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Back in July I wrote this post about favorable tax treatment for back pay as a result of a reversed court-martial conviction

A deadline for claims is December 17, 2018.

The Marshall Project recently wrote about the program here.

Here is the text of the presidential proclamation announcing the death of George H.W. Bush:

It is my sorrowful duty to announce officially the death of George Herbert Walker Bush, the forty-first President of the United States, on November 30, 2018.

President Bush led a great American life, one that combined and personified two of our Nation’s greatest virtues: an entrepreneurial spirit and a commitment to public service. Our country will greatly miss his inspiring example.

On the day he turned 18, 6 months after the attack on Pearl Harbor, George H.W. Bush volunteered for combat duty in the Second World War. The youngest aviator in United States naval history at the time, he flew 58 combat missions, including one in which, after taking enemy fire, he parachuted from his burning plane into the Pacific Ocean. After the war, he returned home and started a business. In his words, “the big thing” he learned from this endeavor was “the satisfaction of creating jobs.”

The same unselfish spirit that motivated his business pursuits later inspired him to resume the public service he began as a young man. First, as a member of Congress, then as Ambassador to the United Nations, Chief of the United States Liaison Office in China, Director of Central Intelligence, Vice President, and finally President of the United States, George H.W. Bush guided our Nation through the Cold War, to its peaceful and victorious end, and into the decades of prosperity that have followed. Through sound judgment, practical wisdom, and steady leadership, President Bush made safer the second half of a tumultuous and dangerous century.

Even with all he accomplished in service to our Nation, President Bush remained humble. He never believed that government — even when under his own leadership — could be the source of our Nation’s strength or its greatness. America, he rightly told us, is illuminated by “a thousand points of light,” “ethnic, religious, social, business, labor union, neighborhood, regional and other organizations, all of them varied, voluntary and unique” in which Americans serve Americans to build and maintain the greatest Nation on the face of the Earth. President Bush recognized that these communities of people are the true source of America’s strength and vitality.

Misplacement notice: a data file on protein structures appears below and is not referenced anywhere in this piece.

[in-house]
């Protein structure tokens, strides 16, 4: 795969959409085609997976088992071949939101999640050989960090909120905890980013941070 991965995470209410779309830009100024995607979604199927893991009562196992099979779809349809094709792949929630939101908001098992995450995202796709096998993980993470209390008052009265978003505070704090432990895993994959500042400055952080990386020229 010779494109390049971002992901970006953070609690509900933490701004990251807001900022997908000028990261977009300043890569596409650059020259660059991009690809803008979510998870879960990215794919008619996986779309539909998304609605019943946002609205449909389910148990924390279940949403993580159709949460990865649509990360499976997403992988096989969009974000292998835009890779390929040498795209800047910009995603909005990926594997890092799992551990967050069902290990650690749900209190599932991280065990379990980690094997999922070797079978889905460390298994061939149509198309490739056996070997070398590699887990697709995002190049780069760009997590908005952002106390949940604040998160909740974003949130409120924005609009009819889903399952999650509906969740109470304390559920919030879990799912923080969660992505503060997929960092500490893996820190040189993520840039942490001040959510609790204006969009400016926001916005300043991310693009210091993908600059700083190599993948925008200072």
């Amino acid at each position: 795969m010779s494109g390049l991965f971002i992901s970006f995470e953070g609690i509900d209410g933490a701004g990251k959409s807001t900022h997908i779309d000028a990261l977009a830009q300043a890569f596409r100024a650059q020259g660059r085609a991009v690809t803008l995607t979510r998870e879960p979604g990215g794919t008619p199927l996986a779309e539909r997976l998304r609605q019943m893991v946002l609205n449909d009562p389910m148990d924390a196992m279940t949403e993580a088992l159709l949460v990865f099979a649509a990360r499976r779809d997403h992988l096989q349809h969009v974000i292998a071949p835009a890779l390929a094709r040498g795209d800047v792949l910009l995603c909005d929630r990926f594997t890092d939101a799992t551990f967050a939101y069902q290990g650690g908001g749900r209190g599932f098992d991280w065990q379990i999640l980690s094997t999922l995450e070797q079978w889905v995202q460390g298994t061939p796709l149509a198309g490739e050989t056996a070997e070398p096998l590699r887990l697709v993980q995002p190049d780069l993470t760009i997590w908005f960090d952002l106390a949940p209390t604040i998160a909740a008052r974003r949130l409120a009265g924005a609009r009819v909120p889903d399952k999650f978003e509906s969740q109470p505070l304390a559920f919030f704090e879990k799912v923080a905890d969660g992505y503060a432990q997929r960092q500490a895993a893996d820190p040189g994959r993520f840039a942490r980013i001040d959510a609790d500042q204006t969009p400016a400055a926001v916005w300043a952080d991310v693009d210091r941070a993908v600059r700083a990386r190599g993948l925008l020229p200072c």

It is with great sadness that we mark the passing of one of America’s greatest points of light, the death of President George H.W. Bush.

NOW, THEREFORE, I, DONALD J. TRUMP, President of the United States of America, by the authority vested in me by the Constitution and the laws of the United States, in honor and tribute to the memory of President George H.W. Bush, and as an expression of public sorrow, do hereby direct that the flag of the United States be displayed at half-staff at the White House and on all public buildings and grounds, at all military posts and naval stations, and on all naval vessels of the Federal Government in the District of Columbia and throughout the United States and its Territories and possessions for a period of 30 days from the day of his death. I also direct that, for the same length of time, the representatives of the United States in foreign countries shall make similar arrangements for the display of the flag at half staff over their embassies, legations, consular offices, and other facilities abroad, including all military facilities and naval vessels and stations.

I hereby order that suitable honors be rendered by units of the Armed Forces under orders of the Secretary of Defense.

I do further appoint December 5, 2018, as a National Day of Mourning throughout the United States. I call on the American people to assemble on that day in their respective places of worship, there to pay homage to the memory of President George H.W. Bush. I invite the people of the world who share our grief to join us in this solemn observance.

IN WITNESS WHEREOF, I have hereunto set my hand this first day of December, in the year of our Lord two thousand eighteen, and of the Independence of the United States of America the two hundred and forty-third.

DONALD J. TRUMP

I’ve been experimenting with distribution of oral arguments in military cases via podcast. So far the experiment is working well, so I’m sharing it with you.